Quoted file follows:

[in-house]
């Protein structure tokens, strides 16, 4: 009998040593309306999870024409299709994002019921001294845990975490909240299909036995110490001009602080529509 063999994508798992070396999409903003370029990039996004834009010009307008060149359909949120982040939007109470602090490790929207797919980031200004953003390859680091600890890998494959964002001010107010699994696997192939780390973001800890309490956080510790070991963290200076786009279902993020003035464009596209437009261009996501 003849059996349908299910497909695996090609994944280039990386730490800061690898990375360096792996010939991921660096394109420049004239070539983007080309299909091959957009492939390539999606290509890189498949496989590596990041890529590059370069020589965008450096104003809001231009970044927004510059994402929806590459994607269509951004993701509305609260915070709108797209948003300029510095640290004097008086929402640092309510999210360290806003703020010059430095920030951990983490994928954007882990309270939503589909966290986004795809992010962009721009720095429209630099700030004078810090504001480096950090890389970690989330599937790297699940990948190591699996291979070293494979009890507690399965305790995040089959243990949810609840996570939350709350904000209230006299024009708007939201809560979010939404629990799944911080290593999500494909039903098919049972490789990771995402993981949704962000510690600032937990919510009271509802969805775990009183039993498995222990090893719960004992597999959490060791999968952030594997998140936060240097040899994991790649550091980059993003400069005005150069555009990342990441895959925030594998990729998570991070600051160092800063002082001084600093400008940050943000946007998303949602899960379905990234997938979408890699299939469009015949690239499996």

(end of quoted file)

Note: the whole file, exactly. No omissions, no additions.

[in-house]
């Protein structure tokens, strides 16, 4: 009998040593309306999870024409299709994002019921001294845990975490909240299909036995110490001009602080529509 063999994508798992070396999409903003370029990039996004834009010009307008060149359909949120982040939007109470602090490790929207797919980031200004953003390859680091600890890998494959964002001010107010699994696997192939780390973001800890309490956080510790070991963290200076786009279902993020003035464009596209437009261009996501 003849059996349908299910497909695996090609994944280039990386730490800061690898990375360096792996010939991921660096394109420049004239070539983007080309299909091959957009492939390539999606290509890189498949496989590596990041890529590059370069020589965008450096104003809001231009970044927004510059994402929806590459994607269509951004993701509305609260915070709108797209948003300029510095640290004097008086929402640092309510999210360290806003703020010059430095920030951990983490994928954007882990309270939503589909966290986004795809992010962009721009720095429209630099700030004078810090504001480096950090890389970690989330599937790297699940990948190591699996291979070293494979009890507690399965305790995040089959243990949810609840996570939350709350904000209230006299024009708007939201809560979010939404629990799944911080290593999500494909039903098919049972490789990771995402993981949704962000510690600032937990919510009271509802969805775990009183039993498995222990090893719960004992597999959490060791999968952030594997998140936060240097040899994991790649550091980059993003400069005005150069555009990342990441895959925030594998990729998570991070600051160092800063002082001084600093400008940050943000946007998303949602899960379905990234997938979408890699299939469009015949690239499996």